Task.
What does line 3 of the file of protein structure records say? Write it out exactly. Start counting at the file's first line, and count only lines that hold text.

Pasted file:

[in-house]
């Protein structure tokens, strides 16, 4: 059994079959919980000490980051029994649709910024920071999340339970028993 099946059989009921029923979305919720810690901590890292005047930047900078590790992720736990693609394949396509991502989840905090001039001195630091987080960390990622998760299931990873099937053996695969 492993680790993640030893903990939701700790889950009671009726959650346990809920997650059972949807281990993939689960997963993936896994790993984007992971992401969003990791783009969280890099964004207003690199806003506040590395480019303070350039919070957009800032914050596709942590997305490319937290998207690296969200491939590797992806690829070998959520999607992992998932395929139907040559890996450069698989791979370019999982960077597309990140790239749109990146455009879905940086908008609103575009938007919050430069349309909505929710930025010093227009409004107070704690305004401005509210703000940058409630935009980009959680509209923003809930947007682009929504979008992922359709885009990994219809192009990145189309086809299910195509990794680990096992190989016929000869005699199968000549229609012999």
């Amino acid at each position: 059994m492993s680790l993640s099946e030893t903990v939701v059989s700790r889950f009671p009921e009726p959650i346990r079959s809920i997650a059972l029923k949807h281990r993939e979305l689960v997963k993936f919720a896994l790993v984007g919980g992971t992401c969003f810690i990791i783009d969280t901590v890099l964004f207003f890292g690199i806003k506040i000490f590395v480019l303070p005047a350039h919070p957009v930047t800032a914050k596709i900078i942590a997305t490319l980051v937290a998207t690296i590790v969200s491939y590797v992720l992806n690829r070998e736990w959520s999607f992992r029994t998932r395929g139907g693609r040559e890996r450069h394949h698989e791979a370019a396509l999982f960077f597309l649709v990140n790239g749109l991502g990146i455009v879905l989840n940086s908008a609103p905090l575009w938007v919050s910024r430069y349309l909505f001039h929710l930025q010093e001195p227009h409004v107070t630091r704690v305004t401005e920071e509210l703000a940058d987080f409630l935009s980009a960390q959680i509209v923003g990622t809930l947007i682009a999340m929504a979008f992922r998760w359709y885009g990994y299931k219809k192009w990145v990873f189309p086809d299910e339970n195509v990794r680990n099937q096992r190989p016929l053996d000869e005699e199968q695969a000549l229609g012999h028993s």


């Amino acid at each position: 059994m492993s680790l993640s099946e030893t903990v939701v059989s700790r889950f009671p009921e009726p959650i346990r079959s809920i997650a059972l029923k949807h281990r993939e979305l689960v997963k993936f919720a896994l790993v984007g919980g992971t992401c969003f810690i990791i783009d969280t901590v890099l964004f207003f890292g690199i806003k506040i000490f590395v480019l303070p005047a350039h919070p957009v930047t800032a914050k596709i900078i942590a997305t490319l980051v937290a998207t690296i590790v969200s491939y590797v992720l992806n690829r070998e736990w959520s999607f992992r029994t998932r395929g139907g693609r040559e890996r450069h394949h698989e791979a370019a396509l999982f960077f597309l649709v990140n790239g749109l991502g990146i455009v879905l989840n940086s908008a609103p905090l575009w938007v919050s910024r430069y349309l909505f001039h929710l930025q010093e001195p227009h409004v107070t630091r704690v305004t401005e920071e509210l703000a940058d987080f409630l935009s980009a960390q959680i509209v923003g990622t809930l947007i682009a999340m929504a979008f992922r998760w359709y885009g990994y299931k219809k192009w990145v990873f189309p086809d299910e339970n195509v990794r680990n099937q096992r190989p016929l053996d000869e005699e199968q695969a000549l229609g012999h028993s």